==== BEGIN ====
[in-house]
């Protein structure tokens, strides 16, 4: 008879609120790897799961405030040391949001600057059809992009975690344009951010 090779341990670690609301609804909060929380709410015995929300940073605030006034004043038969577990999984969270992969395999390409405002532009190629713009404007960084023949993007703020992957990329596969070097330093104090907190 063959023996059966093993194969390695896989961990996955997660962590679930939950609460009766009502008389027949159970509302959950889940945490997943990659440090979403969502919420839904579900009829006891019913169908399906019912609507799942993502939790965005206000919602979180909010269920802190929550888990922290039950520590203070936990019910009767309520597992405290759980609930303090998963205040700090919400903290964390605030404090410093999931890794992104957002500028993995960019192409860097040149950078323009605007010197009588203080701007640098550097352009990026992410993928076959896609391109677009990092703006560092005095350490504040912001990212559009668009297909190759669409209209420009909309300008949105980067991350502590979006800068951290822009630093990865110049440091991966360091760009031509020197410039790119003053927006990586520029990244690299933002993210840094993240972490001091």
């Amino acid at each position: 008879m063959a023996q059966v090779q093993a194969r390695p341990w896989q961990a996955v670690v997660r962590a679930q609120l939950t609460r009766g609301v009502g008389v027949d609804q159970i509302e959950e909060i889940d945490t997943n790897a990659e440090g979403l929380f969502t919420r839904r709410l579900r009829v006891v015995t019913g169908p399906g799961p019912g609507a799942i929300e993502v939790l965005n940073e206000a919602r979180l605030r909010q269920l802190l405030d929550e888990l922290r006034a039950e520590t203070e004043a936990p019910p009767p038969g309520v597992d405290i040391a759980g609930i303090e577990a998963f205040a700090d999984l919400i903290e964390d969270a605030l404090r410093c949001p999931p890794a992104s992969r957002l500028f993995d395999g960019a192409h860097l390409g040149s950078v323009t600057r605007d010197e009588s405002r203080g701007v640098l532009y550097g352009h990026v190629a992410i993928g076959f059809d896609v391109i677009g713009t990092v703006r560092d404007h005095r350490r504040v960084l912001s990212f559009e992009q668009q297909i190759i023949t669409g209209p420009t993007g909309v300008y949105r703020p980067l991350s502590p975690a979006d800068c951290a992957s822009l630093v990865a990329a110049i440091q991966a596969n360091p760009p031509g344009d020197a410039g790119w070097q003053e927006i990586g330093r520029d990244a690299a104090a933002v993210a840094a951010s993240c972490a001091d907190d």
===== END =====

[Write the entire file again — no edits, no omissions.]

[in-house]
């Protein structure tokens, strides 16, 4: 008879609120790897799961405030040391949001600057059809992009975690344009951010 090779341990670690609301609804909060929380709410015995929300940073605030006034004043038969577990999984969270992969395999390409405002532009190629713009404007960084023949993007703020992957990329596969070097330093104090907190 063959023996059966093993194969390695896989961990996955997660962590679930939950609460009766009502008389027949159970509302959950889940945490997943990659440090979403969502919420839904579900009829006891019913169908399906019912609507799942993502939790965005206000919602979180909010269920802190929550888990922290039950520590203070936990019910009767309520597992405290759980609930303090998963205040700090919400903290964390605030404090410093999931890794992104957002500028993995960019192409860097040149950078323009605007010197009588203080701007640098550097352009990026992410993928076959896609391109677009990092703006560092005095350490504040912001990212559009668009297909190759669409209209420009909309300008949105980067991350502590979006800068951290822009630093990865110049440091991966360091760009031509020197410039790119003053927006990586520029990244690299933002993210840094993240972490001091």
């Amino acid at each position: 008879m063959a023996q059966v090779q093993a194969r390695p341990w896989q961990a996955v670690v997660r962590a679930q609120l939950t609460r009766g609301v009502g008389v027949d609804q159970i509302e959950e909060i889940d945490t997943n790897a990659e440090g979403l929380f969502t919420r839904r709410l579900r009829v006891v015995t019913g169908p399906g799961p019912g609507a799942i929300e993502v939790l965005n940073e206000a919602r979180l605030r909010q269920l802190l405030d929550e888990l922290r006034a039950e520590t203070e004043a936990p019910p009767p038969g309520v597992d405290i040391a759980g609930i303090e577990a998963f205040a700090d999984l919400i903290e964390d969270a605030l404090r410093c949001p999931p890794a992104s992969r957002l500028f993995d395999g960019a192409h860097l390409g040149s950078v323009t600057r605007d010197e009588s405002r203080g701007v640098l532009y550097g352009h990026v190629a992410i993928g076959f059809d896609v391109i677009g713009t990092v703006r560092d404007h005095r350490r504040v960084l912001s990212f559009e992009q668009q297909i190759i023949t669409g209209p420009t993007g909309v300008y949105r703020p980067l991350s502590p975690a979006d800068c951290a992957s822009l630093v990865a990329a110049i440091q991966a596969n360091p760009p031509g344009d020197a410039g790119w070097q003053e927006i990586g330093r520029d990244a690299a104090a933002v993210a840094a951010s993240c972490a001091d907190d």